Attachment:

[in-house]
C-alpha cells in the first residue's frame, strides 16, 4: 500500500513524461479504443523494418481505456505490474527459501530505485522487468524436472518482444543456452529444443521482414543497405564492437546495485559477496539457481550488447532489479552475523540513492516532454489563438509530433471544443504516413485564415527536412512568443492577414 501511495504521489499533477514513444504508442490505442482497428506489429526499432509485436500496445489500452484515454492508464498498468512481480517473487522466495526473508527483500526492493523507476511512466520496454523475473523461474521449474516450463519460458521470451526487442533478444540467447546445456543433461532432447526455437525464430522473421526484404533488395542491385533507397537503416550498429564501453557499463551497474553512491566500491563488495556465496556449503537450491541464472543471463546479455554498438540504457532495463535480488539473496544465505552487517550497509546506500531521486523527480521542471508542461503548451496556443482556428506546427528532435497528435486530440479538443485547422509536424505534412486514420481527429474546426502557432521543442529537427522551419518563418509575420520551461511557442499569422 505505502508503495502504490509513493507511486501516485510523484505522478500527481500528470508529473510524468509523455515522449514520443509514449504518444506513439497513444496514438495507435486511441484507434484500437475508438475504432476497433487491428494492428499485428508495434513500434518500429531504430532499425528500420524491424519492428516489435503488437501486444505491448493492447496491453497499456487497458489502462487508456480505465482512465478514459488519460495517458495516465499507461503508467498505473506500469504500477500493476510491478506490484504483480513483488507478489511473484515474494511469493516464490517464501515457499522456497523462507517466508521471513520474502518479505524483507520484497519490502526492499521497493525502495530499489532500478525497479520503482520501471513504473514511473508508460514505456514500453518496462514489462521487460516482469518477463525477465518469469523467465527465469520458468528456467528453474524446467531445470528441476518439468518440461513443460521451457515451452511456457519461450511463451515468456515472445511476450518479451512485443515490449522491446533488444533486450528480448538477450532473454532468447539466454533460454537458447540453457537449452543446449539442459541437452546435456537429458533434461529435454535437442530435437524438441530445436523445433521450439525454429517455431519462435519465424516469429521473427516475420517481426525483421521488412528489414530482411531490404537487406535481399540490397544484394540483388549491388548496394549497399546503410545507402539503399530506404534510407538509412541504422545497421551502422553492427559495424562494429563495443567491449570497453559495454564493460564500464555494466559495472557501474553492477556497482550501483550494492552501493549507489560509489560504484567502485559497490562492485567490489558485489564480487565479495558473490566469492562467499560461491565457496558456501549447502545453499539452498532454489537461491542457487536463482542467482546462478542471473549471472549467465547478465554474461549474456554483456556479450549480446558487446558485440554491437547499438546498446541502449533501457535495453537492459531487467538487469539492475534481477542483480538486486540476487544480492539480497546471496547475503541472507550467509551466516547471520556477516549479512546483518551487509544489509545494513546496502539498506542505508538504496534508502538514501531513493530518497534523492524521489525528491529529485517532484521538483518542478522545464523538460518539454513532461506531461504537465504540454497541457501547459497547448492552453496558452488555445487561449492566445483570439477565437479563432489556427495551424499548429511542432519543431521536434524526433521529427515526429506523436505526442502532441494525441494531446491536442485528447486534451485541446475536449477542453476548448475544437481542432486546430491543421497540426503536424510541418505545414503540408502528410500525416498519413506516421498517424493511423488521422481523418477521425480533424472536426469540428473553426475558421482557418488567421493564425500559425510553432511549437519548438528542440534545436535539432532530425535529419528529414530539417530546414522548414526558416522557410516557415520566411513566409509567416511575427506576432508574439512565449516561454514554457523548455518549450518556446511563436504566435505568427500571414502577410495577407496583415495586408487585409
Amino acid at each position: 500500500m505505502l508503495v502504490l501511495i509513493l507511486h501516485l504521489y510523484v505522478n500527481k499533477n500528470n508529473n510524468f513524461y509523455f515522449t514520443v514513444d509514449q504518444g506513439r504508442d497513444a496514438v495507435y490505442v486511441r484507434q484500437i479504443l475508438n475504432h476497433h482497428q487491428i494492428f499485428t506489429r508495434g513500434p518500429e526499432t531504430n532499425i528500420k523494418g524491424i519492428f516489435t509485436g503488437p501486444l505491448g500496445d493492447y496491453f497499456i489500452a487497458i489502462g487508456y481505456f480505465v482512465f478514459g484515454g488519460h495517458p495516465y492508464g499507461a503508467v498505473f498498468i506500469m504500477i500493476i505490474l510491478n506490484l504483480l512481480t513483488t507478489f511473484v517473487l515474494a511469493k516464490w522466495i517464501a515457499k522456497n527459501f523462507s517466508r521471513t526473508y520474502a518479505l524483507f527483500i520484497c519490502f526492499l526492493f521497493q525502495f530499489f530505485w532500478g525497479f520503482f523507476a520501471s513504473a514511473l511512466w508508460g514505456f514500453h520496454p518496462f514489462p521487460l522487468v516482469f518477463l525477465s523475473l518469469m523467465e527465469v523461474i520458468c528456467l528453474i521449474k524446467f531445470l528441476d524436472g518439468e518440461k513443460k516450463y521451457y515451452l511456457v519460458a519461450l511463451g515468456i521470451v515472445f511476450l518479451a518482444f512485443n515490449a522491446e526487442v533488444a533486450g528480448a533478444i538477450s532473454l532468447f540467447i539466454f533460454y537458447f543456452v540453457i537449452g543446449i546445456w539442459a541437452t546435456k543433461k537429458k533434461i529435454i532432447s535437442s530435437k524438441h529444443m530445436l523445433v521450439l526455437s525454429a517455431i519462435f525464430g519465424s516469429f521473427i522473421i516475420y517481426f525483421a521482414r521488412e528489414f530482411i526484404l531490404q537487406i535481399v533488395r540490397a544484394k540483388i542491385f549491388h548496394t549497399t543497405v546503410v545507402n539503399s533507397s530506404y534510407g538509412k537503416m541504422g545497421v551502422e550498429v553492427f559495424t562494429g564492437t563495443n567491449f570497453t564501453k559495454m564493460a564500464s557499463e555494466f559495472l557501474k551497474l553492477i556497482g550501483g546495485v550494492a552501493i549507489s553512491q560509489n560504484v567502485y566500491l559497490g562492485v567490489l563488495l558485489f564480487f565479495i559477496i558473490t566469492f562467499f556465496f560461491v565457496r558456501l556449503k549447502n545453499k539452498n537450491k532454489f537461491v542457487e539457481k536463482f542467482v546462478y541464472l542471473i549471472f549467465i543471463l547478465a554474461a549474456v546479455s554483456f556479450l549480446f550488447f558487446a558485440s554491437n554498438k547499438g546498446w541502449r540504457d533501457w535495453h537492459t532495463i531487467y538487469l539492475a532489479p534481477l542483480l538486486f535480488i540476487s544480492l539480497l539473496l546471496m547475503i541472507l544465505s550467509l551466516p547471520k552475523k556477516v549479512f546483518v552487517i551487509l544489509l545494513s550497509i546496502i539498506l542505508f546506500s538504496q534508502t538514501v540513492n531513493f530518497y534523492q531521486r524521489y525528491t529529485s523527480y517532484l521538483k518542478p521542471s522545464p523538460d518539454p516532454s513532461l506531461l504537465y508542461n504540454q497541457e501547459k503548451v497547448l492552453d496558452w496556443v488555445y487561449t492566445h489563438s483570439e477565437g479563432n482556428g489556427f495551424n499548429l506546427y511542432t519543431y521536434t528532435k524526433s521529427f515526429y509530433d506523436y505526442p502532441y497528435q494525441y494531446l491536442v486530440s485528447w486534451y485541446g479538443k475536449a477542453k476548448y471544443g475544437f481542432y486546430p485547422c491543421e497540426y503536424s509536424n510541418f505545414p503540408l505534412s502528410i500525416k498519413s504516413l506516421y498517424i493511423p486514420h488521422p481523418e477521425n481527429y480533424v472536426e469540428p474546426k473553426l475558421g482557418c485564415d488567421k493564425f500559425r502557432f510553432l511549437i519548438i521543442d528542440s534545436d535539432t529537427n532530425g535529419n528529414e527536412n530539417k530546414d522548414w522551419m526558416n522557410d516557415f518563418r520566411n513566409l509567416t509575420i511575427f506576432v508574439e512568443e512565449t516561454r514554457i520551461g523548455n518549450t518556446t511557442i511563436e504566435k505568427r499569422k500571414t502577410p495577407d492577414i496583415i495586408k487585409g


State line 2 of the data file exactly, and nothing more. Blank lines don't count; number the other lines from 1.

C-alpha cells in the first residue's frame, strides 16, 4: 500500500513524461479504443523494418481505456505490474527459501530505485522487468524436472518482444543456452529444443521482414543497405564492437546495485559477496539457481550488447532489479552475523540513492516532454489563438509530433471544443504516413485564415527536412512568443492577414 501511495504521489499533477514513444504508442490505442482497428506489429526499432509485436500496445489500452484515454492508464498498468512481480517473487522466495526473508527483500526492493523507476511512466520496454523475473523461474521449474516450463519460458521470451526487442533478444540467447546445456543433461532432447526455437525464430522473421526484404533488395542491385533507397537503416550498429564501453557499463551497474553512491566500491563488495556465496556449503537450491541464472543471463546479455554498438540504457532495463535480488539473496544465505552487517550497509546506500531521486523527480521542471508542461503548451496556443482556428506546427528532435497528435486530440479538443485547422509536424505534412486514420481527429474546426502557432521543442529537427522551419518563418509575420520551461511557442499569422 505505502508503495502504490509513493507511486501516485510523484505522478500527481500528470508529473510524468509523455515522449514520443509514449504518444506513439497513444496514438495507435486511441484507434484500437475508438475504432476497433487491428494492428499485428508495434513500434518500429531504430532499425528500420524491424519492428516489435503488437501486444505491448493492447496491453497499456487497458489502462487508456480505465482512465478514459488519460495517458495516465499507461503508467498505473506500469504500477500493476510491478506490484504483480513483488507478489511473484515474494511469493516464490517464501515457499522456497523462507517466508521471513520474502518479505524483507520484497519490502526492499521497493525502495530499489532500478525497479520503482520501471513504473514511473508508460514505456514500453518496462514489462521487460516482469518477463525477465518469469523467465527465469520458468528456467528453474524446467531445470528441476518439468518440461513443460521451457515451452511456457519461450511463451515468456515472445511476450518479451512485443515490449522491446533488444533486450528480448538477450532473454532468447539466454533460454537458447540453457537449452543446449539442459541437452546435456537429458533434461529435454535437442530435437524438441530445436523445433521450439525454429517455431519462435519465424516469429521473427516475420517481426525483421521488412528489414530482411531490404537487406535481399540490397544484394540483388549491388548496394549497399546503410545507402539503399530506404534510407538509412541504422545497421551502422553492427559495424562494429563495443567491449570497453559495454564493460564500464555494466559495472557501474553492477556497482550501483550494492552501493549507489560509489560504484567502485559497490562492485567490489558485489564480487565479495558473490566469492562467499560461491565457496558456501549447502545453499539452498532454489537461491542457487536463482542467482546462478542471473549471472549467465547478465554474461549474456554483456556479450549480446558487446558485440554491437547499438546498446541502449533501457535495453537492459531487467538487469539492475534481477542483480538486486540476487544480492539480497546471496547475503541472507550467509551466516547471520556477516549479512546483518551487509544489509545494513546496502539498506542505508538504496534508502538514501531513493530518497534523492524521489525528491529529485517532484521538483518542478522545464523538460518539454513532461506531461504537465504540454497541457501547459497547448492552453496558452488555445487561449492566445483570439477565437479563432489556427495551424499548429511542432519543431521536434524526433521529427515526429506523436505526442502532441494525441494531446491536442485528447486534451485541446475536449477542453476548448475544437481542432486546430491543421497540426503536424510541418505545414503540408502528410500525416498519413506516421498517424493511423488521422481523418477521425480533424472536426469540428473553426475558421482557418488567421493564425500559425510553432511549437519548438528542440534545436535539432532530425535529419528529414530539417530546414522548414526558416522557410516557415520566411513566409509567416511575427506576432508574439512565449516561454514554457523548455518549450518556446511563436504566435505568427500571414502577410495577407496583415495586408487585409